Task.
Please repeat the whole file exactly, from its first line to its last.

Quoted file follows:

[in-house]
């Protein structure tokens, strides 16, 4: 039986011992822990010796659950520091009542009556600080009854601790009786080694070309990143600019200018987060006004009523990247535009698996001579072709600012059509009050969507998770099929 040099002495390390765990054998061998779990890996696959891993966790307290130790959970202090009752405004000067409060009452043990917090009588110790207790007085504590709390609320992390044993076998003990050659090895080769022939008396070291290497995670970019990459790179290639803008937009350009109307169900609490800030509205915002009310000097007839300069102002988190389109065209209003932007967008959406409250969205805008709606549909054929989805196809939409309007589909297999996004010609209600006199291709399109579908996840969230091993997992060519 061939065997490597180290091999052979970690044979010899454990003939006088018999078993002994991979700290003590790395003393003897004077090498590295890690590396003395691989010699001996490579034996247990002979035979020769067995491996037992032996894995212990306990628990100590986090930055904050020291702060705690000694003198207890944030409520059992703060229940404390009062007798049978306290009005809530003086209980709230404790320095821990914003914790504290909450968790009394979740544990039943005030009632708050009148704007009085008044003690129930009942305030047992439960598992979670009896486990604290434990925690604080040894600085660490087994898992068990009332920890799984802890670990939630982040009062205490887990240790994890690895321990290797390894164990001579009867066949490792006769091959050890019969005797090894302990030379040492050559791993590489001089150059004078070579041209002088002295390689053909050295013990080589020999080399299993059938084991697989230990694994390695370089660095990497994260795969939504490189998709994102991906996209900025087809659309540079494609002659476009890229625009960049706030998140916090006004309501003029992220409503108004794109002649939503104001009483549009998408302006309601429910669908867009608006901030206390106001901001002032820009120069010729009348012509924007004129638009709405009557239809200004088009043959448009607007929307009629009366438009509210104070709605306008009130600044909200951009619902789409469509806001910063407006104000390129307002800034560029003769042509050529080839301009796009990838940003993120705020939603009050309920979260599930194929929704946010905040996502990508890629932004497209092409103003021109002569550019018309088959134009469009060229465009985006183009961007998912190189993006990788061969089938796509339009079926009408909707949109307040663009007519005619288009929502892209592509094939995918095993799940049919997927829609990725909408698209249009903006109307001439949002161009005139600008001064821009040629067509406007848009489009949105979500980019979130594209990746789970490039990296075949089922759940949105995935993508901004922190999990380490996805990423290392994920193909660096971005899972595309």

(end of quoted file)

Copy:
[in-house]
């Protein structure tokens, strides 16, 4: 039986011992822990010796659950520091009542009556600080009854601790009786080694070309990143600019200018987060006004009523990247535009698996001579072709600012059509009050969507998770099929 040099002495390390765990054998061998779990890996696959891993966790307290130790959970202090009752405004000067409060009452043990917090009588110790207790007085504590709390609320992390044993076998003990050659090895080769022939008396070291290497995670970019990459790179290639803008937009350009109307169900609490800030509205915002009310000097007839300069102002988190389109065209209003932007967008959406409250969205805008709606549909054929989805196809939409309007589909297999996004010609209600006199291709399109579908996840969230091993997992060519 061939065997490597180290091999052979970690044979010899454990003939006088018999078993002994991979700290003590790395003393003897004077090498590295890690590396003395691989010699001996490579034996247990002979035979020769067995491996037992032996894995212990306990628990100590986090930055904050020291702060705690000694003198207890944030409520059992703060229940404390009062007798049978306290009005809530003086209980709230404790320095821990914003914790504290909450968790009394979740544990039943005030009632708050009148704007009085008044003690129930009942305030047992439960598992979670009896486990604290434990925690604080040894600085660490087994898992068990009332920890799984802890670990939630982040009062205490887990240790994890690895321990290797390894164990001579009867066949490792006769091959050890019969005797090894302990030379040492050559791993590489001089150059004078070579041209002088002295390689053909050295013990080589020999080399299993059938084991697989230990694994390695370089660095990497994260795969939504490189998709994102991906996209900025087809659309540079494609002659476009890229625009960049706030998140916090006004309501003029992220409503108004794109002649939503104001009483549009998408302006309601429910669908867009608006901030206390106001901001002032820009120069010729009348012509924007004129638009709405009557239809200004088009043959448009607007929307009629009366438009509210104070709605306008009130600044909200951009619902789409469509806001910063407006104000390129307002800034560029003769042509050529080839301009796009990838940003993120705020939603009050309920979260599930194929929704946010905040996502990508890629932004497209092409103003021109002569550019018309088959134009469009060229465009985006183009961007998912190189993006990788061969089938796509339009079926009408909707949109307040663009007519005619288009929502892209592509094939995918095993799940049919997927829609990725909408698209249009903006109307001439949002161009005139600008001064821009040629067509406007848009489009949105979500980019979130594209990746789970490039990296075949089922759940949105995935993508901004922190999990380490996805990423290392994920193909660096971005899972595309």